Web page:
Cat-ch up on 2017
2017 proved to be a truly spectacular year for Yusuf / Cat Stevens. Indeed, with the release of The Laughing Apple, a hugely successful tour of South Africa, Australia and New Zealand, and with Yusuf becoming a grandad for the ninth time one might even go so far as to say that 2017 really ought to have been the Year of the Cat!
A key international issue at the start of 2017 was the ongoing refugee crisis in the Mediterranean. The humanitarian disaster has been exploited for political gain and distorted to suit various agendas resulting in widespread confusion and fear. Tragically overlooked is the significant human cost of the situation. Desperate people are risking their lives every day to flee conflicts, violence, and other horrific dangers only to encounter resistance and rejection on the shores of Europe. As a champion of the vulnerable and in-need, Yusuf has been directly involved in the push to help with the human cost of the refugee crisis. In 2016 he organised the #YouAreNotAlone campaign and concert focussing in particular on the 100,000 or so children that were unaccounted for in the crisis and in 2017 Yusuf continued to use his status to draw attention to the awful situation. In January he had a closed-door meeting with President Erdoğan of Turkey for a little over an hour. Although the details of the discussion were private, Yusuf later praised Turkey on social media for having provided shelter for over 3 million refugees showing that love, compassion, and a calm head are the best tools in which to manage this tragedy.
In March we celebrated the 50 years since of the release of “Matthew & Son“, Yusuf’s debut album. It’s quite unbelievable to think that he has reached such a fantastic career milestone but ultimately it’s a testament to the enduring nature of his message and the timeless quality of his songwriting that his music has stood the test of time. In fact, “I Love My Dog“, Yusuf’s first single, was actually released at the back end of 1966, however, 1967 was when the first stage of his career, as a teen-idol, really took off!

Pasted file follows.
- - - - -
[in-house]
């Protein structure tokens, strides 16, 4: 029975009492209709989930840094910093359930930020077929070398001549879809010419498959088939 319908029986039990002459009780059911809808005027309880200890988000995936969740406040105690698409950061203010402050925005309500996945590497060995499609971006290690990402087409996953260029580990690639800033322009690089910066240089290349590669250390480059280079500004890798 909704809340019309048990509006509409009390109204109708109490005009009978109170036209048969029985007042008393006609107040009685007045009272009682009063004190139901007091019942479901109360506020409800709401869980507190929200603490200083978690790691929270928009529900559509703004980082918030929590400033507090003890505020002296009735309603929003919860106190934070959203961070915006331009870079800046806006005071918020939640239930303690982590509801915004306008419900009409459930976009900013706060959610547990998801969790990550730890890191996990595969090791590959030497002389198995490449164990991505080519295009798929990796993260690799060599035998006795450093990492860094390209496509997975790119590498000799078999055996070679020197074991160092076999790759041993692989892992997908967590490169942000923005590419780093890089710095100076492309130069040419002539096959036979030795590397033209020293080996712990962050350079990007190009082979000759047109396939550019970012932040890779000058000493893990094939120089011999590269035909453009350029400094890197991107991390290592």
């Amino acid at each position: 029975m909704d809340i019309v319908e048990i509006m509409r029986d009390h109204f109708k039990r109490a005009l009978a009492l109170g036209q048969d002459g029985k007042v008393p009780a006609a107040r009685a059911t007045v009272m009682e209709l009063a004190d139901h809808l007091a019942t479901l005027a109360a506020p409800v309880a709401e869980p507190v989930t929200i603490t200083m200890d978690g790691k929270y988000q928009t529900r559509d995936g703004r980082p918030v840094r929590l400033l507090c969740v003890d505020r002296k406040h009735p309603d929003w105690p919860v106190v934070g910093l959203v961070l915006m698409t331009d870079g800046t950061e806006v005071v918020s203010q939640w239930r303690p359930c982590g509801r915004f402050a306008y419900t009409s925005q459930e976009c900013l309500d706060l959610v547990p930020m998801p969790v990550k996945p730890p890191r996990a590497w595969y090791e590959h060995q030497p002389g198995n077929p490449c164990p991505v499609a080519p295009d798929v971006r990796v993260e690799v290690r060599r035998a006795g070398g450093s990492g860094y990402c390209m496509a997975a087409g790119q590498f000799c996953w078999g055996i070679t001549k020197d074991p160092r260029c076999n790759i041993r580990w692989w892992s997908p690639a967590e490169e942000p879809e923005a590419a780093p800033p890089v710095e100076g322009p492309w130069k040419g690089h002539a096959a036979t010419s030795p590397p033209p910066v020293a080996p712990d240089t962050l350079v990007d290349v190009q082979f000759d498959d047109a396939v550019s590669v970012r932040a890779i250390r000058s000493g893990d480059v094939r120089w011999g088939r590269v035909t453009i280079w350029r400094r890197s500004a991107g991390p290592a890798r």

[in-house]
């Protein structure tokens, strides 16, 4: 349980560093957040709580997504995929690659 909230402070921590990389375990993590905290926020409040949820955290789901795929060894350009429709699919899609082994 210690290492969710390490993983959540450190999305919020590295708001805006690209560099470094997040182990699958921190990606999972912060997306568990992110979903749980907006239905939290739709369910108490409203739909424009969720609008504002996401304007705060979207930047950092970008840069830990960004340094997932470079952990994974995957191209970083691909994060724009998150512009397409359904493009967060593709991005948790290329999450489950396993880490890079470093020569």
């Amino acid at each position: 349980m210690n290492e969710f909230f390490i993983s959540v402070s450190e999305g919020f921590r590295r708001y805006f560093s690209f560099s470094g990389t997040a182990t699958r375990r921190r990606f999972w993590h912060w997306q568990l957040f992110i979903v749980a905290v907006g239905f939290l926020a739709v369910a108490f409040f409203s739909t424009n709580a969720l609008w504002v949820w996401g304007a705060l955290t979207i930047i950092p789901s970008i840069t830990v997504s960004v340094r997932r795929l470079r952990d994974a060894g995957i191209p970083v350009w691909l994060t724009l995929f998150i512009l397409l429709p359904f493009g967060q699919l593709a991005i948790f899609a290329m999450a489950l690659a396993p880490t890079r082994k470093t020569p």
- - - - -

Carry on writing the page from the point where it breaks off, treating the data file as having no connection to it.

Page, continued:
Amongst the 50th anniversaries that were reached this year was the anniversary of The Walker Brothers Tour of 1967, a package tour which saw Yusuf share the bill with The Walker Brothers, Engelbert Humperdinck, and Jimi Hendrix. Although a somewhat bizarre line-up on the face of it, the tour was a hugely popular with fans and a significant landmark in Yusuf’s career. Yusuf has stated that it was on the tour that Engelbert introduced him to hard drink and that The Jimi Hendrix Experience introduced him too… well we don’t need to stray into too much detail, but it is fair to say that Yusuf got experienced!
In April, Yusuf’s book, “Why I Still Carry a Guitar“, was translated into Turkish and released in Turkey. Originally published in 2014, the book is a personal account of the reconciliation of Yusuf’s music making with his faith. Although not specifically addressed in the Qur’an, there is a debate within Islam as to whether music should be considered haram – forbidden by Islamic law – or not. Yusuf’s conversion to Islam coincided with his withdrawal from the music industry and his move away from music making so that he could focus upon his spiritual journey, family and his involvement in educational and charitable causes. However, he also erred on the side of caution when he discovered that elements within the religion did not approve of music. “While I still Carry a Guitar” is largely aimed at Yusuf’s Muslim audience and is an intimate and thorough explanation of his views on the place of music within his life as a Muslim. It gives insights into Yusuf’s thinking and processes and is a wonderful resource for fans, be they Muslim or other. There are plans to translate the book into many languages and I can reveal that Spanish speaking fans can get their hopes up for 2018!
April also saw an unexpected honour when it was revealed that “Wild World” was BBC Radio 2’s Most Played Folk Song. In a charming interview with Simon Mayo Yusuf expressed his surprise and pride at the accolade, joking that “it’s taken this long for me to be recognised as a Folk singer”. In an interesting exchange Yusuf pondered the Folk quality of his music, “the stories, like in the Folk tradition, are real stories”. From the interview, it is clear that Yusuf has a wonderful recollection of his early career and that he is also able to reflect upon the appeal of his music. He talked of being able to hear the plectrum strike the guitar strings on the recording and the “silky, almost percussive” character that it gives the track. Funnily enough, however, “Wild World” didn’t stick out from the rest at the time “It was, like, one of the songs, y’know, on the album”.